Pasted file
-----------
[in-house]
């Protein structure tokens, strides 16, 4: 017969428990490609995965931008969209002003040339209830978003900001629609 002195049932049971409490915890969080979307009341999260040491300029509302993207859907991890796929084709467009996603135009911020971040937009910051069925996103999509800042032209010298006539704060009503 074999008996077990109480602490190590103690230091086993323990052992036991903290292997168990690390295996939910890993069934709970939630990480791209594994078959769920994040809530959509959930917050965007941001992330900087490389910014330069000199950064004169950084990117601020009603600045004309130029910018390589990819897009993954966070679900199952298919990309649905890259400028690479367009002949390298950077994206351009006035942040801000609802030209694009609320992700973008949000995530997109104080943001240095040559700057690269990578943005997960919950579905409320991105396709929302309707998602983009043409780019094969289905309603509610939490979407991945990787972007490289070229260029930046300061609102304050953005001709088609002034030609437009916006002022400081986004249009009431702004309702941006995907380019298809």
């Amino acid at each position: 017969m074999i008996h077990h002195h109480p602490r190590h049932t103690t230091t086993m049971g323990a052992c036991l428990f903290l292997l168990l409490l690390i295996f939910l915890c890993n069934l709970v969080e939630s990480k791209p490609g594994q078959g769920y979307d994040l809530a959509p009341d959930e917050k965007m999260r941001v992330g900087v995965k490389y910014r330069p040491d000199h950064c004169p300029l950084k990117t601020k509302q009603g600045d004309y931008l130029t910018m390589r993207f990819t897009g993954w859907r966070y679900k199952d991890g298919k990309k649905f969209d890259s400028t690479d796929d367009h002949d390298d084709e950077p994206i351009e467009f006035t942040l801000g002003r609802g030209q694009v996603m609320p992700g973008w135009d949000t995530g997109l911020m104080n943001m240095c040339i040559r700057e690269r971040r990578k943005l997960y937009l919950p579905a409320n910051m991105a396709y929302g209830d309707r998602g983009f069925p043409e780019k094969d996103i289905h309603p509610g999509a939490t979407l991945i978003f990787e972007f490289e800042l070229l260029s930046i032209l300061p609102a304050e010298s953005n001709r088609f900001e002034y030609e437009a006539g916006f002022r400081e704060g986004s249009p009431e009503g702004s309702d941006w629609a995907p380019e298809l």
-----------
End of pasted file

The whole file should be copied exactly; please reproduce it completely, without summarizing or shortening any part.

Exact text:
[in-house]
């Protein structure tokens, strides 16, 4: 017969428990490609995965931008969209002003040339209830978003900001629609 002195049932049971409490915890969080979307009341999260040491300029509302993207859907991890796929084709467009996603135009911020971040937009910051069925996103999509800042032209010298006539704060009503 074999008996077990109480602490190590103690230091086993323990052992036991903290292997168990690390295996939910890993069934709970939630990480791209594994078959769920994040809530959509959930917050965007941001992330900087490389910014330069000199950064004169950084990117601020009603600045004309130029910018390589990819897009993954966070679900199952298919990309649905890259400028690479367009002949390298950077994206351009006035942040801000609802030209694009609320992700973008949000995530997109104080943001240095040559700057690269990578943005997960919950579905409320991105396709929302309707998602983009043409780019094969289905309603509610939490979407991945990787972007490289070229260029930046300061609102304050953005001709088609002034030609437009916006002022400081986004249009009431702004309702941006995907380019298809």
């Amino acid at each position: 017969m074999i008996h077990h002195h109480p602490r190590h049932t103690t230091t086993m049971g323990a052992c036991l428990f903290l292997l168990l409490l690390i295996f939910l915890c890993n069934l709970v969080e939630s990480k791209p490609g594994q078959g769920y979307d994040l809530a959509p009341d959930e917050k965007m999260r941001v992330g900087v995965k490389y910014r330069p040491d000199h950064c004169p300029l950084k990117t601020k509302q009603g600045d004309y931008l130029t910018m390589r993207f990819t897009g993954w859907r966070y679900k199952d991890g298919k990309k649905f969209d890259s400028t690479d796929d367009h002949d390298d084709e950077p994206i351009e467009f006035t942040l801000g002003r609802g030209q694009v996603m609320p992700g973008w135009d949000t995530g997109l911020m104080n943001m240095c040339i040559r700057e690269r971040r990578k943005l997960y937009l919950p579905a409320n910051m991105a396709y929302g209830d309707r998602g983009f069925p043409e780019k094969d996103i289905h309603p509610g999509a939490t979407l991945i978003f990787e972007f490289e800042l070229l260029s930046i032209l300061p609102a304050e010298s953005n001709r088609f900001e002034y030609e437009a006539g916006f002022r400081e704060g986004s249009p009431e009503g702004s309702d941006w629609a995907p380019e298809l």